“Emissions trading schemes were found to be relatively cost effective, while policies encouraging small-scale renewable generation and biofuels have generated little abatement for substantially higher cost.”

    ‘Emissions trading schemes were found to be relatively cost effective’ is rank tautology, completely meaningless and a _purely financial_ opinion is required.

    None was offered.

    “renewable generation and biofuels have generated little abatement for substantially higher cost”

    Little abatment for substantially higher cost. In a _purely financial_ sense, the only outcome can be to scrap it then. No call of this nature was made.

    “However, the estimates cannot be used to determine the appropriate starting price of a broadly-based carbon pricing scheme”

    An analysis should be attempted to why this inability exists. There seems to be an aparent lack of scrutiny.

    Seems to be at odds with “Australia’s best econobloggers offering no nonsense analysis of the big picture “. Big picture can’t offer a null statement.

    “Such price uplifts are of some relevance to assessing carbon leakage and competitiveness impacts,”

    Well ‘price uplifts’ is a statement, and obviously a vested outcome.

    I found no such analysis of this statement.

    “but are very preliminary and substantially more information would be required”

    I hope its financial information, because we can’t talk about any other type.

      • OK, I see his analysis will be tomorrow.

        A third black mark for MB can wait until then.

    • how is “Emissions trading schemes were found to be relatively cost effective” tautological ?

      • tau·tol·o·gy (tô-t l -j ).

        A tautology is a logical statement in which the conclusion is equivalent to the premise

          • Well for those who understand the mainstream science, any cost greater than zero to abate carbon dioxide is too much.

            But we can’t discuss that.

            Therefore any view opposing the mainstream science has to be prevailing.

            With the immature hysteria that surrounds this view than anything cost less than infinity is worth the abatement measures. This view fits in with the qualitive statement;

            “Emissions trading schemes were found to be relatively cost effective”

            It can ONLY be cost effective because to try and quantify the cost involves the science.

            We can’t talk about that here.

          • ah – so its not then.

            I am still waiting for you to link to any mainstream science that supports that view – any national academy will do … or even any governmental agency … anything mainstream in fact .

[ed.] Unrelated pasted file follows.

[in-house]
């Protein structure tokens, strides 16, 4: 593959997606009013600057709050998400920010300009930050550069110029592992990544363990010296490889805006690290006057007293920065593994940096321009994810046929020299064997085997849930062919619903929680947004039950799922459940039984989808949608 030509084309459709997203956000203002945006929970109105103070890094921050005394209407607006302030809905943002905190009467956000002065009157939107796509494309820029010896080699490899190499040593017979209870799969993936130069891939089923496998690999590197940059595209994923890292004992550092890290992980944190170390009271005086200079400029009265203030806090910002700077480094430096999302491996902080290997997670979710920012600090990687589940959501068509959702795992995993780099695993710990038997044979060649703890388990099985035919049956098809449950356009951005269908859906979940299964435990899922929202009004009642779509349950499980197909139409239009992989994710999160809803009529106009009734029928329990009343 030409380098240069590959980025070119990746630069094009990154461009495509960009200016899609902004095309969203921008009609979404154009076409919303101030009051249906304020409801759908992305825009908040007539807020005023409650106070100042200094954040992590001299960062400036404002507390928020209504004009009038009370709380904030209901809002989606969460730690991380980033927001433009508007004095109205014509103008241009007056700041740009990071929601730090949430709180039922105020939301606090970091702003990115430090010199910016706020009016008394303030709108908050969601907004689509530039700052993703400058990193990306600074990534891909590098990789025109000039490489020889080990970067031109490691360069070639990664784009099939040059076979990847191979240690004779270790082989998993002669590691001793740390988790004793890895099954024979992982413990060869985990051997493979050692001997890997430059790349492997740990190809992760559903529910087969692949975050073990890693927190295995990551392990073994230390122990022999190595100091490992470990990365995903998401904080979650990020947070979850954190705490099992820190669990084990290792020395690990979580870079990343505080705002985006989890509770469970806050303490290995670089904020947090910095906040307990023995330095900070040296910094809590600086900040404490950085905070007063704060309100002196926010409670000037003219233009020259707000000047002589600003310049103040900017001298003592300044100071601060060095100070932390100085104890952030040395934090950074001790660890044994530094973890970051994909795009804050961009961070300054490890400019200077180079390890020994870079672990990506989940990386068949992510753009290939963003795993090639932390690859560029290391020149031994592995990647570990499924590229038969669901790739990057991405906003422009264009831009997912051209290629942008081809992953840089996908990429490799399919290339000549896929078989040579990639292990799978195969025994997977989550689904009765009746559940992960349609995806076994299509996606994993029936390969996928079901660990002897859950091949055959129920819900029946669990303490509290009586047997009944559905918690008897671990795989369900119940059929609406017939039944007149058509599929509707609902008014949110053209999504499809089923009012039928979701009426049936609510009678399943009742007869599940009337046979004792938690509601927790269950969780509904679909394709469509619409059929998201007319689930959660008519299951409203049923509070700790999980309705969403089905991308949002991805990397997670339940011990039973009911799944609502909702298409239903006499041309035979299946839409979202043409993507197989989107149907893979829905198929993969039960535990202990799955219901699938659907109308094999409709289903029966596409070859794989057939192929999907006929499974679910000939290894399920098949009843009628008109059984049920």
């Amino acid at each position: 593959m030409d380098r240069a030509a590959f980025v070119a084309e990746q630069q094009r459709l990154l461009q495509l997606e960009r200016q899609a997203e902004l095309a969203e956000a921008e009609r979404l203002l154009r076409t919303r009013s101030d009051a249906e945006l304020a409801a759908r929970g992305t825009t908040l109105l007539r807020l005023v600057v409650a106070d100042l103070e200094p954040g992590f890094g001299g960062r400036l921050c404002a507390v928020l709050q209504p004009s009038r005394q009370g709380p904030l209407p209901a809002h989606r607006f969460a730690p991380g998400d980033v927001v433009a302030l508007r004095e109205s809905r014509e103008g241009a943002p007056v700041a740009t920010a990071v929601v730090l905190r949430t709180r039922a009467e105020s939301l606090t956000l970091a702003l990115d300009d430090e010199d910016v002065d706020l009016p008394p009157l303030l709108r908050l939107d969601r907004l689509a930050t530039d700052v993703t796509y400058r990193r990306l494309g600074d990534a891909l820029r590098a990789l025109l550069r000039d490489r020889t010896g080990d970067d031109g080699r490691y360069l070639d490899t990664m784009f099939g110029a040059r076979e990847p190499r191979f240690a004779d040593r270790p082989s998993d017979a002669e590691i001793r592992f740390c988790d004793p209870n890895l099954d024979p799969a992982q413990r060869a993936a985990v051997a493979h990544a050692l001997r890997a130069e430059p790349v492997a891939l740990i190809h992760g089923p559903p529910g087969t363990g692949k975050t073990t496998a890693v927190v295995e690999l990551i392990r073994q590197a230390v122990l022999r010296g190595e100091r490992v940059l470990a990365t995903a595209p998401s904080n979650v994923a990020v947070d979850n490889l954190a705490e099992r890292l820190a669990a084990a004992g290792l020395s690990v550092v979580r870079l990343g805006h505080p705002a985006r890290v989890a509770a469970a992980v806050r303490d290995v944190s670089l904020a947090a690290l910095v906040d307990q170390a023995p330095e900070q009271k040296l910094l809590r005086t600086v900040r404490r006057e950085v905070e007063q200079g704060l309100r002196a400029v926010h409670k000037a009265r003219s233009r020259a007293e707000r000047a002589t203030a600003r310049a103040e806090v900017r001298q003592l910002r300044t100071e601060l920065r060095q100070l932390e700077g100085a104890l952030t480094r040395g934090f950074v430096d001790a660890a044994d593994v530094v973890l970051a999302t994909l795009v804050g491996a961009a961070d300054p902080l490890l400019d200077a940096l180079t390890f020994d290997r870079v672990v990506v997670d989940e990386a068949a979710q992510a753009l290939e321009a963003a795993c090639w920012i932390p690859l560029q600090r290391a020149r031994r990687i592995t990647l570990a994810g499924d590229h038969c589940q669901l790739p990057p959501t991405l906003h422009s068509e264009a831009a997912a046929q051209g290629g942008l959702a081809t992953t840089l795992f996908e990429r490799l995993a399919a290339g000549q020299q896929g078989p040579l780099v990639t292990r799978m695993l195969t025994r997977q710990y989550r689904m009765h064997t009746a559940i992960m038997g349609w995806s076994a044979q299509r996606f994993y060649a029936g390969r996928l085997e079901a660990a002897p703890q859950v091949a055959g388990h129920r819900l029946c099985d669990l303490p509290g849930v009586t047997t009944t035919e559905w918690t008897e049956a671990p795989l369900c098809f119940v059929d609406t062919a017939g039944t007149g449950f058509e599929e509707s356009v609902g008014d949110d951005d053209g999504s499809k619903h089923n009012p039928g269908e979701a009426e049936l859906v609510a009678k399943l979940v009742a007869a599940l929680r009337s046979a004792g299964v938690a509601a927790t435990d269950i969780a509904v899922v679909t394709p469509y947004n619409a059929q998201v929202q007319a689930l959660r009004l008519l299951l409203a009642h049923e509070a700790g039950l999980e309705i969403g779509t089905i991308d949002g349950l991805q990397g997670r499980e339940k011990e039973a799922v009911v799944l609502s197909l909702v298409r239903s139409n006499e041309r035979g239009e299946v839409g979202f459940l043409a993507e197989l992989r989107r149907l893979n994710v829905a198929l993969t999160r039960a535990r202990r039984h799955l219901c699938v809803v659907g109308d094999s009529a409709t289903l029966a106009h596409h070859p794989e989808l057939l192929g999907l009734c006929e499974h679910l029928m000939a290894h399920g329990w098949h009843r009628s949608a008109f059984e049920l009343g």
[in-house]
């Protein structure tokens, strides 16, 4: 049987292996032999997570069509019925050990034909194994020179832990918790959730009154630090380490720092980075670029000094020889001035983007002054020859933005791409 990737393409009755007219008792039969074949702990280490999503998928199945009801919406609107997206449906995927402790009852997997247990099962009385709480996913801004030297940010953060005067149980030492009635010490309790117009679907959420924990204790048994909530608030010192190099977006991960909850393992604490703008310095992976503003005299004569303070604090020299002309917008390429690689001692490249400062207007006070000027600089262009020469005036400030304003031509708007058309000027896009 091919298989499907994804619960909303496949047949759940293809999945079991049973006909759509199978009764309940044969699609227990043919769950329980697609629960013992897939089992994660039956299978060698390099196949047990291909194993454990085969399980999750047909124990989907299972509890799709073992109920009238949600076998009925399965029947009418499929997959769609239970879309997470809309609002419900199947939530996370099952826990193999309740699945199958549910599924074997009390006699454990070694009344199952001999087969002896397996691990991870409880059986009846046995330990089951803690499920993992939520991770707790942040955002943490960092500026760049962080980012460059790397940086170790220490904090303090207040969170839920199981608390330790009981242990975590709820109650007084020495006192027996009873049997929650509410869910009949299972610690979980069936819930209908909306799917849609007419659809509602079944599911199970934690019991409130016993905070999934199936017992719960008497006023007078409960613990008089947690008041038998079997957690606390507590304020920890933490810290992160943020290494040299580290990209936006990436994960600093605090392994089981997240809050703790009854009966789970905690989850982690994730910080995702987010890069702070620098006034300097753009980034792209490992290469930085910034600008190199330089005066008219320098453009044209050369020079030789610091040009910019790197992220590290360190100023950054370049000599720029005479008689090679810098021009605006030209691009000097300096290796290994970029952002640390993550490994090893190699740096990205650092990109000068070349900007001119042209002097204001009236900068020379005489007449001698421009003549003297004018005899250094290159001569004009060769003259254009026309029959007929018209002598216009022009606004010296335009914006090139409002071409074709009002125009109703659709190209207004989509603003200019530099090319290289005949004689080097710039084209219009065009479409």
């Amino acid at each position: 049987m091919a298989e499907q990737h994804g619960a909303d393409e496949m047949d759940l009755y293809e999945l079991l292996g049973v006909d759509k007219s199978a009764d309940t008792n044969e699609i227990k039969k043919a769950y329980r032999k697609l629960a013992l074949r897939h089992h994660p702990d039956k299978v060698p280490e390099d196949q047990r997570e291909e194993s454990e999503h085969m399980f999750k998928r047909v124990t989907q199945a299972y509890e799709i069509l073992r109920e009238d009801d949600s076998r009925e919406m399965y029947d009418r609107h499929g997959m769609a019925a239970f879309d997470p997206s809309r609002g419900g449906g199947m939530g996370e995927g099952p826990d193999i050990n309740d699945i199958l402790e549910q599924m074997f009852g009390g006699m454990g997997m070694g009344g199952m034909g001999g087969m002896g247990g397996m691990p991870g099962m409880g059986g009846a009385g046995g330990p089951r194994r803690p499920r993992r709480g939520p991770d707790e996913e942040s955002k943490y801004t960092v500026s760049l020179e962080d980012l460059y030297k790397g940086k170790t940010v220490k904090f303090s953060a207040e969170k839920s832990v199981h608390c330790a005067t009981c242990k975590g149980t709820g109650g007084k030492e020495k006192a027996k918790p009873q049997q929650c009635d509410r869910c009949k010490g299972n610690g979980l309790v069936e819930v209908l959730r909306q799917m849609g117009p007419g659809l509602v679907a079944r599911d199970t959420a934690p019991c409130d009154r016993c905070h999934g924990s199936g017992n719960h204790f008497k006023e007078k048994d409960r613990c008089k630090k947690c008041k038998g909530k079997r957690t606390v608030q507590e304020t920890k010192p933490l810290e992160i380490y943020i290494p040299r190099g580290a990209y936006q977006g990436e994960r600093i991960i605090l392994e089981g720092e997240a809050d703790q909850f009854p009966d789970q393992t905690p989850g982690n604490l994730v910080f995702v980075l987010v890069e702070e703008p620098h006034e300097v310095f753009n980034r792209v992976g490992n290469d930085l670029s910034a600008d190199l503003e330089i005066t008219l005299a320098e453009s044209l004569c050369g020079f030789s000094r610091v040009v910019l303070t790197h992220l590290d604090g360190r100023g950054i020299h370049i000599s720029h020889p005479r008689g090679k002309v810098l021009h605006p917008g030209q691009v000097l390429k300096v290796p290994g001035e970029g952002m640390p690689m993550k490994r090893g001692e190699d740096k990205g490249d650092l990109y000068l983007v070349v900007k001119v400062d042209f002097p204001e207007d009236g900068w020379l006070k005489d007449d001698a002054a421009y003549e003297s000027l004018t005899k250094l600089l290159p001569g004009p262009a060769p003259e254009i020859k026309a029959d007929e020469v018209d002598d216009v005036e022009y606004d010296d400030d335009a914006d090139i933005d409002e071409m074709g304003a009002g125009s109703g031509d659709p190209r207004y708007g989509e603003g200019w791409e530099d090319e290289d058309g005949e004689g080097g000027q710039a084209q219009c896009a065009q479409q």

• Outsidetrader

            Irrespective of whether abatement is good for the environment or not, a carbon price is relatively cost effective (when compared rebates and regulations).
            Ie the PC’s statement about relative cost is true regardless of the validity of climate science (ie tautological). Is that the point you were trying to make Rusty?

          • I hope that isn’t your idea of mainstream science … or am i attributing posts to the wrong discussion again cos we ran out of reply-depth …

          • You see, this is what happens when you present credible sources that go against the ‘consensus’. “Oh that’s not mainstream” “oh, they aren’t credible”.

            “Mainstream science” doesn’t exist. There is only science, your hypothesis is either supported by evidence or it’s not. The person presenting the case is irrelevant.

            But hey, science discussions are not allowed. You asked for a source, I gave it to you.

          • If the topic has been framed where we can’t discuss the science, and that we have to abate carbon dioxide, then;

            “Emissions trading schemes” .. or the premise

            Can either be cost effective

            Or

            Not cost effective.

            “were found to be relatively cost effective”

            …is the conclusion.

            To be cost effective, we actually have to know the cost of carbon dioxide emmisions, or discuss the science.

            We can’t discuss the science.

            In the absence of discussing the science, the premise is equivalent to the conclusion.

            Now, mainstream proponents.

            Duke University Physics/U.S Army research office
            The Hebrew Univeristy of Jerusalem
            Various departments of the Russian Academy of sciences.

            It is mainstream science throughout much of Japan, Russia and Brazil. it is the only real science.

            The Ku Klux Klimate change side is only really prevalent, or reached *ahem* ‘consensus’ in the anglo-sphere.

            And with them, all they have in regards to science is;

            i) an observation of an increase in carbon dioxide concentration in the atmosphere.
            ii) there is a certain spectrum of Infra-red radiation that once reflected from the earths surface is trapped in carbon dioxide. The amount has yet to be quantified.

            There is no science beyond that.

            Nada. Zip.

            You can not point to any conclusion supported by scientific research

            There is hysterical dogma surrounding very tenuous correlations, and easily discredited temperature readings as the main points of support.

            Other than that, there is nothing else.

          • Now what you have their RP is individual papers or opionion pieces with results which go against the idea – I am not denying that. That is the basis of scentific endeavour.

            But in terms of claiming that the overall conclusion of “mainstream science” ( your words not mine ) you are slightly off the mark.

            oh and i think you can take the Hebrew university off your list
            http://www.huji.ac.il/cgi-bin/dovrut/dovrut_search_eng.pl?mesge129577444305872560